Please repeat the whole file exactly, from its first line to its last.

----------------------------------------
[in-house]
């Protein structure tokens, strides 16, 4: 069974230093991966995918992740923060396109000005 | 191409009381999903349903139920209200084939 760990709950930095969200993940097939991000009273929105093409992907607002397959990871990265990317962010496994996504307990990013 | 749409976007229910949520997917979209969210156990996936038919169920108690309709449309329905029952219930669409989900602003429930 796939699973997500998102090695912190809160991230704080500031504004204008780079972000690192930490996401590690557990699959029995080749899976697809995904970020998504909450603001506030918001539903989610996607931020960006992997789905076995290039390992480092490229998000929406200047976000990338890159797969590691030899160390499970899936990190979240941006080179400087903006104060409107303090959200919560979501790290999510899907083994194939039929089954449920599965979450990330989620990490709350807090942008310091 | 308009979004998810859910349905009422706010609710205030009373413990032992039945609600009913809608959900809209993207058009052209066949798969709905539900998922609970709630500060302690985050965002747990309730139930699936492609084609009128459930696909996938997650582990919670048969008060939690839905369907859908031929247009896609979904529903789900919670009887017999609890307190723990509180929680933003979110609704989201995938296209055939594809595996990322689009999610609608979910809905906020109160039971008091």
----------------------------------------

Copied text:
[in-house]
């Protein structure tokens, strides 16, 4: 069974230093991966995918992740923060396109000005 | 191409009381999903349903139920209200084939 760990709950930095969200993940097939991000009273929105093409992907607002397959990871990265990317962010496994996504307990990013 | 749409976007229910949520997917979209969210156990996936038919169920108690309709449309329905029952219930669409989900602003429930 796939699973997500998102090695912190809160991230704080500031504004204008780079972000690192930490996401590690557990699959029995080749899976697809995904970020998504909450603001506030918001539903989610996607931020960006992997789905076995290039390992480092490229998000929406200047976000990338890159797969590691030899160390499970899936990190979240941006080179400087903006104060409107303090959200919560979501790290999510899907083994194939039929089954449920599965979450990330989620990490709350807090942008310091 | 308009979004998810859910349905009422706010609710205030009373413990032992039945609600009913809608959900809209993207058009052209066949798969709905539900998922609970709630500060302690985050965002747990309730139930699936492609084609009128459930696909996938997650582990919670048969008060939690839905369907859908031929247009896609979904529903789900919670009887017999609890307190723990509180929680933003979110609704989201995938296209055939594809595996990322689009999610609608979910809905906020109160039971008091």